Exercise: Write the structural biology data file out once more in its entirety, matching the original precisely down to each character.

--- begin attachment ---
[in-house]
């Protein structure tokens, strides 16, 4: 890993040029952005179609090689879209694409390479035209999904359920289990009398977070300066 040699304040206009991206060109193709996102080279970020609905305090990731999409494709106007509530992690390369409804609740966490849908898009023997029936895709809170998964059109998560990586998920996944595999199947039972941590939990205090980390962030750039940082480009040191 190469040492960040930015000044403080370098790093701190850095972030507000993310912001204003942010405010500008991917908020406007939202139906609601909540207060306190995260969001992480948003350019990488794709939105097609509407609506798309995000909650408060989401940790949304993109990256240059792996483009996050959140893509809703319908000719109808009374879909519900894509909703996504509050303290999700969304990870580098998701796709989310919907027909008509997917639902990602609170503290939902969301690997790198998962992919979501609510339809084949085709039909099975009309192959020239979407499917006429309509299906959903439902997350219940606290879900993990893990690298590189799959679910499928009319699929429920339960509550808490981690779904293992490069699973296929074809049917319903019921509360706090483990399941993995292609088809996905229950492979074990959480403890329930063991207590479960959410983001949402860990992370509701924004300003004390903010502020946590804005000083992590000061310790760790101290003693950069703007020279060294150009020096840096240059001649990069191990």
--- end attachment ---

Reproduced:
[in-house]
């Protein structure tokens, strides 16, 4: 890993040029952005179609090689879209694409390479035209999904359920289990009398977070300066 040699304040206009991206060109193709996102080279970020609905305090990731999409494709106007509530992690390369409804609740966490849908898009023997029936895709809170998964059109998560990586998920996944595999199947039972941590939990205090980390962030750039940082480009040191 190469040492960040930015000044403080370098790093701190850095972030507000993310912001204003942010405010500008991917908020406007939202139906609601909540207060306190995260969001992480948003350019990488794709939105097609509407609506798309995000909650408060989401940790949304993109990256240059792996483009996050959140893509809703319908000719109808009374879909519900894509909703996504509050303290999700969304990870580098998701796709989310919907027909008509997917639902990602609170503290939902969301690997790198998962992919979501609510339809084949085709039909099975009309192959020239979407499917006429309509299906959903439902997350219940606290879900993990893990690298590189799959679910499928009319699929429920339960509550808490981690779904293992490069699973296929074809049917319903019921509360706090483990399941993995292609088809996905229950492979074990959480403890329930063991207590479960959410983001949402860990992370509701924004300003004390903010502020946590804005000083992590000061310790760790101290003693950069703007020279060294150009020096840096240059001649990069191990």